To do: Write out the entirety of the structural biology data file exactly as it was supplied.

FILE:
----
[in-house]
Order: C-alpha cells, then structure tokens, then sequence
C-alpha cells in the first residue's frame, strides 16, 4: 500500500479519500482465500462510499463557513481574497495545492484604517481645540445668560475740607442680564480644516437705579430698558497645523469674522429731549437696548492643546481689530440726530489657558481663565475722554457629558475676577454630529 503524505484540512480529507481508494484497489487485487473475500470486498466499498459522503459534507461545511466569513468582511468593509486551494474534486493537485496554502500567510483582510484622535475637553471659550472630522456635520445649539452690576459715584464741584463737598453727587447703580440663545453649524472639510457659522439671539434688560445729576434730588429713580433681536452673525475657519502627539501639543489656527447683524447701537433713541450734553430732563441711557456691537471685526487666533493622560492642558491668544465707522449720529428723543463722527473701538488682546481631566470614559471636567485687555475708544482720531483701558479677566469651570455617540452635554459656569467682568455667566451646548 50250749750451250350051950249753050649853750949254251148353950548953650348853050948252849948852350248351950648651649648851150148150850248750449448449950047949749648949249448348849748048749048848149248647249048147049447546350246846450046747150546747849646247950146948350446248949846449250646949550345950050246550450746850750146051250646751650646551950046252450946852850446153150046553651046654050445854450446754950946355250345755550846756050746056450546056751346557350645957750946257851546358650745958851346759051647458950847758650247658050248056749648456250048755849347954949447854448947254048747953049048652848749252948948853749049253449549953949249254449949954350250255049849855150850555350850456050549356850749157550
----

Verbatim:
[in-house]
Order: C-alpha cells, then structure tokens, then sequence
C-alpha cells in the first residue's frame, strides 16, 4: 500500500479519500482465500462510499463557513481574497495545492484604517481645540445668560475740607442680564480644516437705579430698558497645523469674522429731549437696548492643546481689530440726530489657558481663565475722554457629558475676577454630529 503524505484540512480529507481508494484497489487485487473475500470486498466499498459522503459534507461545511466569513468582511468593509486551494474534486493537485496554502500567510483582510484622535475637553471659550472630522456635520445649539452690576459715584464741584463737598453727587447703580440663545453649524472639510457659522439671539434688560445729576434730588429713580433681536452673525475657519502627539501639543489656527447683524447701537433713541450734553430732563441711557456691537471685526487666533493622560492642558491668544465707522449720529428723543463722527473701538488682546481631566470614559471636567485687555475708544482720531483701558479677566469651570455617540452635554459656569467682568455667566451646548 50250749750451250350051950249753050649853750949254251148353950548953650348853050948252849948852350248351950648651649648851150148150850248750449448449950047949749648949249448348849748048749048848149248647249048147049447546350246846450046747150546747849646247950146948350446248949846449250646949550345950050246550450746850750146051250646751650646551950046252450946852850446153150046553651046654050445854450446754950946355250345755550846756050746056450546056751346557350645957750946257851546358650745958851346759051647458950847758650247658050248056749648456250048755849347954949447854448947254048747953049048652848749252948948853749049253449549953949249254449949954350250255049849855150850555350850456050549356850749157550